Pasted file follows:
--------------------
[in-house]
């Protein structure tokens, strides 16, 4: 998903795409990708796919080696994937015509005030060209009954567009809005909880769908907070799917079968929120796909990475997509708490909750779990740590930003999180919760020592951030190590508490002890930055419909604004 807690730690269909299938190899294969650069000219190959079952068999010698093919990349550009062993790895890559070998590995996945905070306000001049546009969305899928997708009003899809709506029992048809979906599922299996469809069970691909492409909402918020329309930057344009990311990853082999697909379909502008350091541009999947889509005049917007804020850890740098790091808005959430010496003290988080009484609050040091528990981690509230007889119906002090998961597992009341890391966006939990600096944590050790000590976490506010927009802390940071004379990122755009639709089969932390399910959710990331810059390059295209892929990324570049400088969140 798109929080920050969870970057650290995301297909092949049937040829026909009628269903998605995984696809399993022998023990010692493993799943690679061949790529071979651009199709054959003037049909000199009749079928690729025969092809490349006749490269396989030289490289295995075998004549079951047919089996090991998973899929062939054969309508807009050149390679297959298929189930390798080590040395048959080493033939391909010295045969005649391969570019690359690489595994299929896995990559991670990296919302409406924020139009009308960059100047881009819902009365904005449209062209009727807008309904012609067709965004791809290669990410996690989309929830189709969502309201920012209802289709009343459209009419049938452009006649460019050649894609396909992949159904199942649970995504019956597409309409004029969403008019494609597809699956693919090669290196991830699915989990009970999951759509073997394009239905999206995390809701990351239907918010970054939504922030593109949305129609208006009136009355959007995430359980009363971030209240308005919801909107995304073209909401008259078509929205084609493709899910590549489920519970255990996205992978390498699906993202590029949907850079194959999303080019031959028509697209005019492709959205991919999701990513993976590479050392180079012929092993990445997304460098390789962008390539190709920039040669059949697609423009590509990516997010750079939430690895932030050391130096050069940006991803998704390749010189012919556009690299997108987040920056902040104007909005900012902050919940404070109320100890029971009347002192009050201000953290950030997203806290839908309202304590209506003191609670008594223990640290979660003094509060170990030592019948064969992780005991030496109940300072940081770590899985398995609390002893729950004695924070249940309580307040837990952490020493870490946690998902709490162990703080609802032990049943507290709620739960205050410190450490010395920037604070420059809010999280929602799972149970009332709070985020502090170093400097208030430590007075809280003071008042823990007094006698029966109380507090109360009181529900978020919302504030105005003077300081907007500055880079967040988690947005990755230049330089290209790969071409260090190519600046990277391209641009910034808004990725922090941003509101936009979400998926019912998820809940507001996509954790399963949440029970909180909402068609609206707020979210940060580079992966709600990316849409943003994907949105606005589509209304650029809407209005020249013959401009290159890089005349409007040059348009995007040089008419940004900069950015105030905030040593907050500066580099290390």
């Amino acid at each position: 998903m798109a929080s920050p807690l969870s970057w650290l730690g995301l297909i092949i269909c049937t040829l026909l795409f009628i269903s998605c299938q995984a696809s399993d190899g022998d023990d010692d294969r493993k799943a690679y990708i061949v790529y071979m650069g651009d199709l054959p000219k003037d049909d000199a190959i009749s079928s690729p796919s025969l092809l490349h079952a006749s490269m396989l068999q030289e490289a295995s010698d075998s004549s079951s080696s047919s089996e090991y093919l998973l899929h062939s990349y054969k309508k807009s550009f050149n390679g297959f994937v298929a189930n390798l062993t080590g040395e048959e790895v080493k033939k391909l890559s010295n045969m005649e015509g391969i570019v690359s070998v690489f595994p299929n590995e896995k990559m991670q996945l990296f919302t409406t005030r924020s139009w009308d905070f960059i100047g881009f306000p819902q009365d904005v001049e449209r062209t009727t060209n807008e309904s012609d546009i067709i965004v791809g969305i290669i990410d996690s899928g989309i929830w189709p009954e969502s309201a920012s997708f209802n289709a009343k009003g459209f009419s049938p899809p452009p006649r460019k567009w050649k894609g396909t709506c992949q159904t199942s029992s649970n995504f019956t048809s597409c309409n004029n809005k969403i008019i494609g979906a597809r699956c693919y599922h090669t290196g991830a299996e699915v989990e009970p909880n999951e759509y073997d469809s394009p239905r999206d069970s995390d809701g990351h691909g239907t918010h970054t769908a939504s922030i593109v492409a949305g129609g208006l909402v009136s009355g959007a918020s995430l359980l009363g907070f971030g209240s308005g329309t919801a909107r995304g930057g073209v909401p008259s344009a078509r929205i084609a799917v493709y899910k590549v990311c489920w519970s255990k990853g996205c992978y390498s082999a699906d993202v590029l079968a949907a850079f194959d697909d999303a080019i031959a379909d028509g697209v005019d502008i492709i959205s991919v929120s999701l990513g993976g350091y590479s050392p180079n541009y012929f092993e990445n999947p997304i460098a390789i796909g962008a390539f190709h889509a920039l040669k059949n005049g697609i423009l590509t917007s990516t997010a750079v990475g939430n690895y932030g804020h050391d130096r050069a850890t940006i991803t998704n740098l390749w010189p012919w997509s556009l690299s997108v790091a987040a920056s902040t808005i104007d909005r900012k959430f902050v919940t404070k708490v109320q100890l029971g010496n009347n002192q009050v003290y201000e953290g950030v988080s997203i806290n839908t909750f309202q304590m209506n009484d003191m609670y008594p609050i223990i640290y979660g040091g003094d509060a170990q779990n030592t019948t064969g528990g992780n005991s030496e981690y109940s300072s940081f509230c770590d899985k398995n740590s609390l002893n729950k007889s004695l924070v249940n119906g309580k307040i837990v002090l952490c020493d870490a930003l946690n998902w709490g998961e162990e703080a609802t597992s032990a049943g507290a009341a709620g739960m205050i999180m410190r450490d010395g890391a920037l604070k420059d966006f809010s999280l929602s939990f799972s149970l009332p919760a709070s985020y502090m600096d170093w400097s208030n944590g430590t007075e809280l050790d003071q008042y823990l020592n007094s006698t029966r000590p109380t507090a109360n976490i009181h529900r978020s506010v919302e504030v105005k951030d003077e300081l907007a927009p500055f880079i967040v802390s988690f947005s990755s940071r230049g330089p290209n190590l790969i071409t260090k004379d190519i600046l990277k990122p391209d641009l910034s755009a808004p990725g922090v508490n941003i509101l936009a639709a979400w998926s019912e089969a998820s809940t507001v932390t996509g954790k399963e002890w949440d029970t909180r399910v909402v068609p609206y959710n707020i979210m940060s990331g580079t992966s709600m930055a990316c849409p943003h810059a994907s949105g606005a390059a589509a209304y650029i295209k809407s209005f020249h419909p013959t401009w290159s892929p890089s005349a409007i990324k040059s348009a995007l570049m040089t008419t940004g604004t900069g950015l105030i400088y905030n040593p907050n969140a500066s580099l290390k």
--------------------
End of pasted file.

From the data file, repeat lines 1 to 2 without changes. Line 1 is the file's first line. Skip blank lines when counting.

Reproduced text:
[in-house]
């Protein structure tokens, strides 16, 4: 998903795409990708796919080696994937015509005030060209009954567009809005909880769908907070799917079968929120796909990475997509708490909750779990740590930003999180919760020592951030190590508490002890930055419909604004 807690730690269909299938190899294969650069000219190959079952068999010698093919990349550009062993790895890559070998590995996945905070306000001049546009969305899928997708009003899809709506029992048809979906599922299996469809069970691909492409909402918020329309930057344009990311990853082999697909379909502008350091541009999947889509005049917007804020850890740098790091808005959430010496003290988080009484609050040091528990981690509230007889119906002090998961597992009341890391966006939990600096944590050790000590976490506010927009802390940071004379990122755009639709089969932390399910959710990331810059390059295209892929990324570049400088969140 798109929080920050969870970057650290995301297909092949049937040829026909009628269903998605995984696809399993022998023990010692493993799943690679061949790529071979651009199709054959003037049909000199009749079928690729025969092809490349006749490269396989030289490289295995075998004549079951047919089996090991998973899929062939054969309508807009050149390679297959298929189930390798080590040395048959080493033939391909010295045969005649391969570019690359690489595994299929896995990559991670990296919302409406924020139009009308960059100047881009819902009365904005449209062209009727807008309904012609067709965004791809290669990410996690989309929830189709969502309201920012209802289709009343459209009419049938452009006649460019050649894609396909992949159904199942649970995504019956597409309409004029969403008019494609597809699956693919090669290196991830699915989990009970999951759509073997394009239905999206995390809701990351239907918010970054939504922030593109949305129609208006009136009355959007995430359980009363971030209240308005919801909107995304073209909401008259078509929205084609493709899910590549489920519970255990996205992978390498699906993202590029949907850079194959999303080019031959028509697209005019492709959205991919999701990513993976590479050392180079012929092993990445997304460098390789962008390539190709920039040669059949697609423009590509990516997010750079939430690895932030050391130096050069940006991803998704390749010189012919556009690299997108987040920056902040104007909005900012902050919940404070109320100890029971009347002192009050201000953290950030997203806290839908309202304590209506003191609670008594223990640290979660003094509060170990030592019948064969992780005991030496109940300072940081770590899985398995609390002893729950004695924070249940309580307040837990952490020493870490946690998902709490162990703080609802032990049943507290709620739960205050410190450490010395920037604070420059809010999280929602799972149970009332709070985020502090170093400097208030430590007075809280003071008042823990007094006698029966109380507090109360009181529900978020919302504030105005003077300081907007500055880079967040988690947005990755230049330089290209790969071409260090190519600046990277391209641009910034808004990725922090941003509101936009979400998926019912998820809940507001996509954790399963949440029970909180909402068609609206707020979210940060580079992966709600990316849409943003994907949105606005589509209304650029809407209005020249013959401009290159890089005349409007040059348009995007040089008419940004900069950015105030905030040593907050500066580099290390």